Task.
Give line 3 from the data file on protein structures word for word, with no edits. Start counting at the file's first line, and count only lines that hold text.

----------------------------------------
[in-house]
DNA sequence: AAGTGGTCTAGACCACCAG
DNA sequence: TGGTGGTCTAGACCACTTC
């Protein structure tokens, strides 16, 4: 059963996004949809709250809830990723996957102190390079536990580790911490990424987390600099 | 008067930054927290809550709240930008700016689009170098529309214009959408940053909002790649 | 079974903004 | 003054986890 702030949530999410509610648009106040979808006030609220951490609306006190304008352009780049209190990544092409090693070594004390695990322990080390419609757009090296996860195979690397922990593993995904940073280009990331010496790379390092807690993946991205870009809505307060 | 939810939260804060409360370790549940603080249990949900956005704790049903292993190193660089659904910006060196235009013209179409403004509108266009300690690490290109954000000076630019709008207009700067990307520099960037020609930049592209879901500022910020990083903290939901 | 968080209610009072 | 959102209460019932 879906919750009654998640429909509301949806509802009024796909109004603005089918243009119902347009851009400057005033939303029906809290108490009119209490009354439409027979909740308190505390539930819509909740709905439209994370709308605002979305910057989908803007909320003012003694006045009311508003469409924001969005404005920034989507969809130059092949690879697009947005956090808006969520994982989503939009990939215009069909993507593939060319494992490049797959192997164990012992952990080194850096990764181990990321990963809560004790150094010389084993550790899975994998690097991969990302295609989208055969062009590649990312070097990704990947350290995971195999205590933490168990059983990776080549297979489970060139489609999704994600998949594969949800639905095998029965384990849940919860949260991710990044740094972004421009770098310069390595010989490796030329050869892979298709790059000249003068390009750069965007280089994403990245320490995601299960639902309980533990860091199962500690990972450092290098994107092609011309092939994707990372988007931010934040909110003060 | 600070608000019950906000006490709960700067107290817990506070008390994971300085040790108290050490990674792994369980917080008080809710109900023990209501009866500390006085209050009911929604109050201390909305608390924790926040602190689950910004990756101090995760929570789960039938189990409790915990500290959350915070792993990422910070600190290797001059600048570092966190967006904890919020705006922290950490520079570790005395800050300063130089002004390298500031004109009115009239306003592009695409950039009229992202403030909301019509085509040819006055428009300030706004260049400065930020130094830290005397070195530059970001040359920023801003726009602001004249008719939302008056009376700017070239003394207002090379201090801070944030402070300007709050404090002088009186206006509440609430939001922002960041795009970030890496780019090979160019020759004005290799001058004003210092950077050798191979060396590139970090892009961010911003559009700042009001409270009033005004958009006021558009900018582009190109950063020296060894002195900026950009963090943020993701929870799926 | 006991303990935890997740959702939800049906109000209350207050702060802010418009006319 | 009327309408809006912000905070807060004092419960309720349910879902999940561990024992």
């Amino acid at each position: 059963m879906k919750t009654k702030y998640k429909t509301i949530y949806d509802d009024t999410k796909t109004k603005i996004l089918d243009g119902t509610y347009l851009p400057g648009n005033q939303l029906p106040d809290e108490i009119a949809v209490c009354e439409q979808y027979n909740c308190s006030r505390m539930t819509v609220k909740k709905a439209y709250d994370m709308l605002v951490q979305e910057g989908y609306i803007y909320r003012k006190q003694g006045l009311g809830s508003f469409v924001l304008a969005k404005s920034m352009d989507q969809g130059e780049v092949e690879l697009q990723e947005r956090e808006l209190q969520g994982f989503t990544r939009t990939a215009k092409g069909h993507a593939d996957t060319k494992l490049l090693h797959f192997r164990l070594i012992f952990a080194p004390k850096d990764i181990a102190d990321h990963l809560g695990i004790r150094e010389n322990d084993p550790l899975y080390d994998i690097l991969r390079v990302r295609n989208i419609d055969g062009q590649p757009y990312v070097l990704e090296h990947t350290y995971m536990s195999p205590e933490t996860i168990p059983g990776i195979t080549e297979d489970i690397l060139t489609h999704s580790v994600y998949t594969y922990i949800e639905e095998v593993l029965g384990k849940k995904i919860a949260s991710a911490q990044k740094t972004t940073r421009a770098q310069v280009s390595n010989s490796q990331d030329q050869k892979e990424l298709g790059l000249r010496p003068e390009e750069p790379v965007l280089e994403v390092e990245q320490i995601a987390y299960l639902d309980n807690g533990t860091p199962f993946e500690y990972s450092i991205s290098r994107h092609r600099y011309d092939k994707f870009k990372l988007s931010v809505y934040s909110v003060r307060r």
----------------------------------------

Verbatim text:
DNA sequence: TGGTGGTCTAGACCACTTC